WHO: Teamwork Toledo Members & Supporters
WHAT: Press Conference
WHEN: Sunday, August 16, 2009, noon
WHERE: One Government Center
WHY: Announce Economic Development Plan
Teamwork Toledo independent city council candidates Kevin Milliken, Tricia Lyons, and John Adams, Jr. will outline the coalition’s economic development plan at a noon press conference on Sunday, August 16 at One Government Center.
“For too long, politics has gotten into the way of progress in Toledo,” said Milliken. “While city government cannot create jobs on its own, elected officials certainly can create an environment where investment, expansion, and job creation are welcome.”
Teamwork Toledo consists of five independent, first-time candidates: Kevin Milliken, Tricia Lyons, John Adams, Jr, Michael Watson, and Ty Daniels. Teamwork Toledo is a group of fiscal conservatives with a social conscience who want to replace professional politicians with the public servants our community desperately needs at this critical time.
Economic Development Remarks
August 16, 2009
Good afternoon. Thanks for joining us.
The mantra of the campaign for any Toledo city council candidate should be simple—it’s about the jobs, stupid.
With our metro unemployment rate topping 15 percent…and it appears it will still climb…our region’s leaders need to refocus, redouble, and redirect their efforts to grow the local economy, create an environment for investment and expansion, and foster the long-term opportunities that won’t just allow Toledo and Northwest Ohio to survive, but thrive.
What you’re about to hear is a 5-point economic development plan…that is as much a philosophy about how to grow our economy and create jobs…as much as it is a blueprint.
While everyone who runs for office says they’re all about creating jobs—they’re being disingenuous.
GOVERNMENT DOES NOT CREATE JOBS. BUT IT CAN—AND SHOULD—MAKE A MORE BUSINESS-FRIENDLY ENVIRONMENT THAT ALLOWS THAT TO HAPPEN.
Number one—take the politics out of the process.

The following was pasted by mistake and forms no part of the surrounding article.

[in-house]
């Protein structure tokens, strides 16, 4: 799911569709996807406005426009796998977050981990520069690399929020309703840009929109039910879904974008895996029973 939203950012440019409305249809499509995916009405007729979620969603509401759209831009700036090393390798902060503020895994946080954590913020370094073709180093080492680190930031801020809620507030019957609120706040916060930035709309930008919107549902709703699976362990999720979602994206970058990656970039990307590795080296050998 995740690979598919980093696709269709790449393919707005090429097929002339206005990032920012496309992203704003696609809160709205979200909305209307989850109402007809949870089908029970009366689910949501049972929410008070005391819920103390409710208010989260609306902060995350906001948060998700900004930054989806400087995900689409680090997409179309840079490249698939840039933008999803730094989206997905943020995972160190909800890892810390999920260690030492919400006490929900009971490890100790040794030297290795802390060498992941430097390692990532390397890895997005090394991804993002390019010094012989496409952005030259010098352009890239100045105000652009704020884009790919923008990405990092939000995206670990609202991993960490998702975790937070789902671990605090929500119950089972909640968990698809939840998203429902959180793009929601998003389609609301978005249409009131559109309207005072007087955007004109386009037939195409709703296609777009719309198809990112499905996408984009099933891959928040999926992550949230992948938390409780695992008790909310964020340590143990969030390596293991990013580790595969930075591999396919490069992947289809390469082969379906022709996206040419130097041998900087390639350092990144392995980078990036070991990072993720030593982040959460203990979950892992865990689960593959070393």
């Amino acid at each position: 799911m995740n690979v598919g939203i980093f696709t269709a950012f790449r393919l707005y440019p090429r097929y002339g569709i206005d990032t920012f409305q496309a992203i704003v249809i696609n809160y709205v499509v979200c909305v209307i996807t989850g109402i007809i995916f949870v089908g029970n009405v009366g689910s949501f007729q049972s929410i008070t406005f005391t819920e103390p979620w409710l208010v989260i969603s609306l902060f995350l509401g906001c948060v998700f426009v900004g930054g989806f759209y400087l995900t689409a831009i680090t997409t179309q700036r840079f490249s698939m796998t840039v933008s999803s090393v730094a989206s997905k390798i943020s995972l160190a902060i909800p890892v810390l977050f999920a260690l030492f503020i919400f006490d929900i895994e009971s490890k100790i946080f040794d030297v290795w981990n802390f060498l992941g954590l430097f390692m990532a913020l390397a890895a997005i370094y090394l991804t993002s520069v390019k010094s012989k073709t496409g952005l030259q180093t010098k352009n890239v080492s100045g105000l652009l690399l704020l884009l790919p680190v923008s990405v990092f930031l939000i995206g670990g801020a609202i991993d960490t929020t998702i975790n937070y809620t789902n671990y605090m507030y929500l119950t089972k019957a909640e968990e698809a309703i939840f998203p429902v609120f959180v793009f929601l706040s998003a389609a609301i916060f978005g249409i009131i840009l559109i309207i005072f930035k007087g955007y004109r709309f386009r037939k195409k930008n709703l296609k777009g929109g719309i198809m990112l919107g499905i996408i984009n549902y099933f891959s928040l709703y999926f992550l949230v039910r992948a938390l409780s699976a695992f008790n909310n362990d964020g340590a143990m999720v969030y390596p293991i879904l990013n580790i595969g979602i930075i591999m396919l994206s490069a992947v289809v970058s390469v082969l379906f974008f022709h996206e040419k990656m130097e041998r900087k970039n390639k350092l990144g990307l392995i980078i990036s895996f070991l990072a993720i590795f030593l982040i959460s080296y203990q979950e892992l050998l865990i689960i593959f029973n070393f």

For too long, Toledo’s political leaders have thought they’re the masters of job creation. I say, get real. None of us is an economic development expert. That’s why an alphabet soup of agencies exists—LCIC, the port authority, RGP, and others.
As legislators and elected leaders…our job should be simply this: give them direction, hold them accountable, then get the hell out of their way.
Directors, presidents, and CEOs of those agencies can—and should—have measurable goals built into their contract. Tie part of their paycheck to meeting those annual goals. BUT LET THEM DO THEIR JOBS WITHOUT FURTHER INTERFERENCE.
Number 2—cooperate and coordinate.
Each of our economic development agencies has a role to play and a niche that fits a bigger picture.
Representatives of the various agencies all meet on a regular basis to discuss projects, pitches, and plans. Let’s take that a step further.
LCIC—the Lucas County Improvement Corporation…for a long time was the county’s real estate holding agency.
The port authority’s specialty is financing, incentives, and grant funding.
Thje RGP…with Rocket Ventures and other investment portfolios provides startup capital and other assistance.
The Toledo Regional Chamber of Commerce, the University of Toledo, and the county workforce development department also play vital roles.
But let’s define those boundaries and have each agency focus on what it does best so that each one is a player at the table for a regional approach to economic development...not at loggerheads.
LCIC banks available land and offers brownfields, prime real estate, and shovel-ready sites with infrastructure in place.
The port authority sends a representative with an array of incentives and financing options.
Workforce development officials offer the trained human capital options—in other words, the skilled, hard-working folks needed.
Number three—reduce the rules, regulations, and red tape.
Too many times in Toledo, city government and its elected officials see what they think is a problem and try to “fix” it with unnecessary bureaucracy, another program, or regulations that overburden or overtax business owners or an entire industry.
Let’s be blunt—there’s a ring of investment going on around and outside the city limits—roughly outside the I-475/U-S 23 beltway.